The 3D shape of a biological molecule can tell you a lot about what that molecule does – and how its biological activity might be altered, for example to treat a disease.
Scientists at EMBL Grenoble determine 3D structures of human and viral proteins to understand how they interact with the nucleic acids DNA and RNA. To do so, they work closely with instrumentation developers and colleagues across the European Photon and Neutron (EPN) science campus to obtain the best possible data from synchrotron X-ray diffraction or cryo-electron microscopy experiments.
EMBL Grenoble is a key player in the Partnership for Structural Biology (PSB) through which the Grenoble European Photon and Neutron (EPN) Campus institutes – EMBL, the European Synchrotron Radiation Facility (ESRF), the Institut Laue-Langevin, and the Institut de Biologie Structurale (IBS) – provide a uniquely comprehensive range of structural biology platforms for sample production, sample characterisation and structure determination for both in house research and external users.
A cornerstone of the Outstation’s activities is the close interaction with the world-leading ESRF, which produces ultra-intense X–ray beams. EMBL staff collaborate with the ESRF in building and operating state-of-the-art X-ray beamlines, developing associated instrumentation and techniques, and providing expert help to visitors.
Thanks to the ESRF Phase I upgrade programme, a new suite of highly sophisticated beamlines is now available for protein crystallography, with fast and automated data collection, and for small-angle X-ray scattering, including a high-throughput sample changer and online high performance liquid chromatography.
High throughput methods have also been introduced in upstream steps of the structure determination process. These include a highly successful robotic platform for nano-volume crystallisation run by the Outstation as well as a recently developed system called CrystalDirect, which enables automated crystal mounting and cryo-cooling.
The combination of these technologies with the ESRF massively automated X-ray beamlines has enabled the development of a new generation of fully automated, remote controlled pipelines from protein to X-ray data, streamlining the structural analysis of complex biological targets. They also facilitate structure-guided drug design, through automated facilities for ligand and fragment screening.
These platforms are now available to external users under the EU funded iNEXT project. Furthermore, the Outstation has a state-of-the-art Eukaryotic Expression Facility, which features expression of multiprotein complexes in insect cells using the MultiBac technology.
Concerning scientific research, the Outstation focusses on the structural biology of eukaryotic complexes, with a strong tradition in the study of systems involving protein-nucleic acid complexes and viruses. Structural work on aminoacyl-tRNA synthetases is particularly well known and has recently focussed on elucidation of the mode of action of novel boron-containing antibiotics, which target leucyl-tRNA synthetase.
Other projects involving protein-RNA interactions include cryo-EM studies of ribosome with the signal recognition particle and translocon and other proteins and complexes involved in RNA processing, transport and degradation, such as the nonsense-mediated decay (NMD) pathway. Further important areas include the analysis of mechanisms of transcriptional regulation, including at the epigenetic level.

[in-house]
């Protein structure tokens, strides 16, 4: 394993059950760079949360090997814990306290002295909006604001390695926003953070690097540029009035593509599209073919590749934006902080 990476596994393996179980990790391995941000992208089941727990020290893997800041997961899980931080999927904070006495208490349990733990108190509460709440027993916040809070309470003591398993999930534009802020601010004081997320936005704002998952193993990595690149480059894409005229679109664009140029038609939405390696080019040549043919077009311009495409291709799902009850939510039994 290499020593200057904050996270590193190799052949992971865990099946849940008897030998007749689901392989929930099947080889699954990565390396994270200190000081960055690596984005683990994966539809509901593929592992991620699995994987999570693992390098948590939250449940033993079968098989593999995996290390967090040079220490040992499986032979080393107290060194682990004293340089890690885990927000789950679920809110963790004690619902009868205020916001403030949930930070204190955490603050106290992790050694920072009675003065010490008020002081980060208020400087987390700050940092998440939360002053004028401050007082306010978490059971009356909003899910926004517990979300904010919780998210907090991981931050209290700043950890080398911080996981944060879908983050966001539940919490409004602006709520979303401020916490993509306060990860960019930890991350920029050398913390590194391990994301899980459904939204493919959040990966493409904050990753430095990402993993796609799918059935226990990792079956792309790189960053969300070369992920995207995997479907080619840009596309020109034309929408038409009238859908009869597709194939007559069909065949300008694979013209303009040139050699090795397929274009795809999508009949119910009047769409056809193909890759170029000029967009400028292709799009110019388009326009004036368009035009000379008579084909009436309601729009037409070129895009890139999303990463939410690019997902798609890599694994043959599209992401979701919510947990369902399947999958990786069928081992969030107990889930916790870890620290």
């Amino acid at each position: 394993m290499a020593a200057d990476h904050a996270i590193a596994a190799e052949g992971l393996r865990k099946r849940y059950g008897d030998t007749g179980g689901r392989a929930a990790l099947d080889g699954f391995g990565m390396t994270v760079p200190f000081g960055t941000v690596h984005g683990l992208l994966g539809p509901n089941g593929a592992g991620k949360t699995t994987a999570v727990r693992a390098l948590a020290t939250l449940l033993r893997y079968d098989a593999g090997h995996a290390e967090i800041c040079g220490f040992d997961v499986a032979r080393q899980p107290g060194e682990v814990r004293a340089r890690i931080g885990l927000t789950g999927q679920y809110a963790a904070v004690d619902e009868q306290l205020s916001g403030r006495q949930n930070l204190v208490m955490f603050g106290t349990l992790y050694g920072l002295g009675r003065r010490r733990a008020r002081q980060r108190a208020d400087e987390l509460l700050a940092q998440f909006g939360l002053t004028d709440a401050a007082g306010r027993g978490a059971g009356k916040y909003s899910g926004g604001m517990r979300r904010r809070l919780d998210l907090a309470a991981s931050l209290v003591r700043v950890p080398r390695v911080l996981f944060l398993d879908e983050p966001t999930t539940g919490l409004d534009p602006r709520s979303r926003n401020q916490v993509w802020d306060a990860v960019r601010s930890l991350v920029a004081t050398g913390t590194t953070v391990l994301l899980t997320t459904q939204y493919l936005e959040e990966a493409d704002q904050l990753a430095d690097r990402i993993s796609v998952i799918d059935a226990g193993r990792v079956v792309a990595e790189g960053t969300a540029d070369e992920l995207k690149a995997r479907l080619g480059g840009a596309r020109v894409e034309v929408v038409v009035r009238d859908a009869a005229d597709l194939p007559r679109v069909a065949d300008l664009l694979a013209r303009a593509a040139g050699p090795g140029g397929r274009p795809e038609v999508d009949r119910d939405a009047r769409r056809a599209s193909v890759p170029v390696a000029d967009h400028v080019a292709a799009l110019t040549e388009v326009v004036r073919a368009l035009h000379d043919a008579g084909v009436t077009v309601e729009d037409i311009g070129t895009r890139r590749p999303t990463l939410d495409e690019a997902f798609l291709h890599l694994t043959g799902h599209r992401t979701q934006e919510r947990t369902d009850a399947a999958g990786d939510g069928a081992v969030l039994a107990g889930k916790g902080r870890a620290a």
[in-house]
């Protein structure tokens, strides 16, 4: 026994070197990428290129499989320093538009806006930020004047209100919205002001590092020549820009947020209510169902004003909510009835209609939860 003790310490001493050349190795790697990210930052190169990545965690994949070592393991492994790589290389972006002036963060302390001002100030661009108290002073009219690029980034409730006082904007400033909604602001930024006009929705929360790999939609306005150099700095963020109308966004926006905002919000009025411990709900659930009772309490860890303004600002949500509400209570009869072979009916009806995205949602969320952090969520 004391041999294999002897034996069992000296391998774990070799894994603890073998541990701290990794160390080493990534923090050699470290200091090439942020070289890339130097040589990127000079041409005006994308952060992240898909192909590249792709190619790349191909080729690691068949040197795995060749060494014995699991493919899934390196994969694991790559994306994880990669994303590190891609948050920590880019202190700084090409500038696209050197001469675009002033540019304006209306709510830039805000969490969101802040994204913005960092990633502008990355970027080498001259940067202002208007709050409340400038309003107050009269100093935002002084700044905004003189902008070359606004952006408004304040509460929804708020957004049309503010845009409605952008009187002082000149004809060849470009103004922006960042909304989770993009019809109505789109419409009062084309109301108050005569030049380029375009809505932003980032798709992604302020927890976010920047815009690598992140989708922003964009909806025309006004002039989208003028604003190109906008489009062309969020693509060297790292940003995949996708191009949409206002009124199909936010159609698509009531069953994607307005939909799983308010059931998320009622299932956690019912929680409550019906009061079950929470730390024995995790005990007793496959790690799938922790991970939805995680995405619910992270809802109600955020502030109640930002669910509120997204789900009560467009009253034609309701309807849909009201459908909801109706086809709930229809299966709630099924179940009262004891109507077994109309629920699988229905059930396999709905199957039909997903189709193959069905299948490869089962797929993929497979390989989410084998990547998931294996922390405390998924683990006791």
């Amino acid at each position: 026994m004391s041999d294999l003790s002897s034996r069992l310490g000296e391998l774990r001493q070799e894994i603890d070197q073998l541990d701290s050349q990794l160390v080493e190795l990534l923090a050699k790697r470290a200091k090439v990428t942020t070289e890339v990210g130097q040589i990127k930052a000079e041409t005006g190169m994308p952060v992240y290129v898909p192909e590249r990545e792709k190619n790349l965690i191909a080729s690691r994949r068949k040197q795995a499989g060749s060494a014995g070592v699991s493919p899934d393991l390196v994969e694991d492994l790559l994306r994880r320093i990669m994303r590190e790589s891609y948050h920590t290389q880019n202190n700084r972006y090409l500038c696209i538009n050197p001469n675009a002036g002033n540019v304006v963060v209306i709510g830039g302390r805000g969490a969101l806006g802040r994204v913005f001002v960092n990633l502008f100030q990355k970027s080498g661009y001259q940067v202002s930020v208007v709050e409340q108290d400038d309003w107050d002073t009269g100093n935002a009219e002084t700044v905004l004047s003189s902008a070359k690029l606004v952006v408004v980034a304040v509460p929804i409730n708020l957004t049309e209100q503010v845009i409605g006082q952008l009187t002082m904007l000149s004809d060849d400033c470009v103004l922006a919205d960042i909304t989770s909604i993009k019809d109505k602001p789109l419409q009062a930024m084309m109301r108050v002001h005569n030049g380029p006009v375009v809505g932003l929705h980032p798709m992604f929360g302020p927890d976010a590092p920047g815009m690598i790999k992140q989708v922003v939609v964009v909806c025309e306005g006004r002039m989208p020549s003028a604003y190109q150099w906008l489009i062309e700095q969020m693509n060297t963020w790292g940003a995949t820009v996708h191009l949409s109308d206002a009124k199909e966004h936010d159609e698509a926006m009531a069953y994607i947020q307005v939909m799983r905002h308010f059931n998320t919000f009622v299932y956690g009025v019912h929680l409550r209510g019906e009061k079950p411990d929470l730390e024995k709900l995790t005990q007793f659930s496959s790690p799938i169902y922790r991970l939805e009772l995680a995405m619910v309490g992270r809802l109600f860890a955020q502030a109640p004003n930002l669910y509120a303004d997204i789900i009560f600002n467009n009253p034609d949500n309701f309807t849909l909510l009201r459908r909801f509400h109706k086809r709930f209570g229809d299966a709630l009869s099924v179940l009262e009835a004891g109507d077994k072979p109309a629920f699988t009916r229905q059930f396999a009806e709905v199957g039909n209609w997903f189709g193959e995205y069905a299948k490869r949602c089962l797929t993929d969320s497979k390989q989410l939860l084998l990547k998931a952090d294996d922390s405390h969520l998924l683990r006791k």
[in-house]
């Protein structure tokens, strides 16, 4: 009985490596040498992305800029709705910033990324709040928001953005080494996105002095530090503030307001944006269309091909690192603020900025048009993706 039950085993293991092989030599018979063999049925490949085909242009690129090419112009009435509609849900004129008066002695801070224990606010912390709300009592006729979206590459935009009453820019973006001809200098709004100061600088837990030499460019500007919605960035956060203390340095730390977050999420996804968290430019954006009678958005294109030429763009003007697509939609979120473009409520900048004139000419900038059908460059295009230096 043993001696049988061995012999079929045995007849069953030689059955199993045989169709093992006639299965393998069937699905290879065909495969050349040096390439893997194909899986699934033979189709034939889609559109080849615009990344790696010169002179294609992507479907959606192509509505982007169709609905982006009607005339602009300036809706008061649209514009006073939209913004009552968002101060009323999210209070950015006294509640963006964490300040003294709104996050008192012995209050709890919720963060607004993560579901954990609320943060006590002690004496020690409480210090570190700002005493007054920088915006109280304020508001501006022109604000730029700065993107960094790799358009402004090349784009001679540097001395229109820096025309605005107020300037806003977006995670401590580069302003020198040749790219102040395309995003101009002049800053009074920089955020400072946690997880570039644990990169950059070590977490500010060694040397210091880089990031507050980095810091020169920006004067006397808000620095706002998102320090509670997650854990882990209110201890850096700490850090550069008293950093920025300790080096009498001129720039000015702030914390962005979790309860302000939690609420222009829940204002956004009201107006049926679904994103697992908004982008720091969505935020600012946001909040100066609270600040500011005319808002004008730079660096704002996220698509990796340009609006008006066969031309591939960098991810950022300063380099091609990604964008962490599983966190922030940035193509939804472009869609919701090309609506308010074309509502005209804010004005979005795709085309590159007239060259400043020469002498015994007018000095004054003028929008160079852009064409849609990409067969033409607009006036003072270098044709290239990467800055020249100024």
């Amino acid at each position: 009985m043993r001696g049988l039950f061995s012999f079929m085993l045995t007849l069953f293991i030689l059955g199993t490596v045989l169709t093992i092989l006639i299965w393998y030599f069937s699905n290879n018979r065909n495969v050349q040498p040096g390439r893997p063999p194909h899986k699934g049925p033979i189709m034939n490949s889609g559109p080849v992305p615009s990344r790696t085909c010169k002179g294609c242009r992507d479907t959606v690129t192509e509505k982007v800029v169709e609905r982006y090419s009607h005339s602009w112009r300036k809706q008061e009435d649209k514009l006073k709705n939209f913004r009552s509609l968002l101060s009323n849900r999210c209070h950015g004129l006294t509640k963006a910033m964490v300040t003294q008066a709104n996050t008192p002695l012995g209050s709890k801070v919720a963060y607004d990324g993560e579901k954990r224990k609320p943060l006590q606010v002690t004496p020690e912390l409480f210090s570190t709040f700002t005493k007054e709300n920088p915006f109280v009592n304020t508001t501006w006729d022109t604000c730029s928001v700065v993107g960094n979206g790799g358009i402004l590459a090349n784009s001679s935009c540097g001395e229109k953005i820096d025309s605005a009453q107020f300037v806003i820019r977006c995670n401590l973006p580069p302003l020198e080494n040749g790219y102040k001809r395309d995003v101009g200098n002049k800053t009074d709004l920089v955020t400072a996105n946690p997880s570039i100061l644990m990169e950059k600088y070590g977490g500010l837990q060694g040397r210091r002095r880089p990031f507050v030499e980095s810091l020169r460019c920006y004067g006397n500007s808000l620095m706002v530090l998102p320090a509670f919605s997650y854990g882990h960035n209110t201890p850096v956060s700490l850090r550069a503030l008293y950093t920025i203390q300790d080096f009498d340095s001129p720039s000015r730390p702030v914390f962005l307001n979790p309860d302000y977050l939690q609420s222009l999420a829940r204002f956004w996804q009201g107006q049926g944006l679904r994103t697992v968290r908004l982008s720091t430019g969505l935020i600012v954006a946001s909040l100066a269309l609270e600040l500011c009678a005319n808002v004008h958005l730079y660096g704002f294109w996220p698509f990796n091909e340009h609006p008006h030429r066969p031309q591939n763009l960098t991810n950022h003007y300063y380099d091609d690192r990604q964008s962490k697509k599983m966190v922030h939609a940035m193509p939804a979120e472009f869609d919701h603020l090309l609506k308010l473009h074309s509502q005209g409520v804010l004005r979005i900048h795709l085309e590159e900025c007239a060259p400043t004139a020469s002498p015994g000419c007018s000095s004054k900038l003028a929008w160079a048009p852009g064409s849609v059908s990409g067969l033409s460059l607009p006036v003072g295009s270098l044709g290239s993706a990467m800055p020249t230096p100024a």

Groups are working on the structural analysis of eukaryotic transcription factor, chromatin-modification and nucleosome assembly complexes as well as elucidating the mechanisms by which piRNAs (small non-coding RNAs) protect the genome and trying to uncover the role of long non-coding RNAs (lncRNAs).
Another focus is the study of segmented RNA viruses, particularly influenza and bunyaviruses, with the aim of understanding how their polymerases replicate and transcribe the viral genome. Complementary to this are studies on the innate immune receptors, which detect the presence of viral RNA in infected cells and activate interferon production.
Scientists at EMBL Grenoble have, via the PSB, access to a wide range of techniques, including molecular biology and biophysical instrumentation, negative stain and cryo-electron microscopy – including a top-end Polara electron microscope with K2 direct detector, and an F20 and T12 –, isotope labelling, nuclear magnetic resonance, neutron scattering, X-ray crystallography and small angle scattering. A confocal microscope with facilities for cross-correlation spectroscopy is available for live cell imaging.
With specialist research groups and teams in both scientific areas research at EMBL Grenoble outstation focuses on structural biology and molecular cell biology.
In addition, a number of technology-focused instrumentation teams provide an invaluable resource of technical know how and support to aid the scientific community in the structural biology realm.
Scientists in this unit use integrated structural and computational techniques to study biology at scales from molecular structures to organismal communities.
At its sites in Hamburg
and Grenoble, EMBL provides its researchers and hundreds of external users each year with access to world-leading sources of X-ray and neutron radiation, enabling them to study the structures of biological molecules.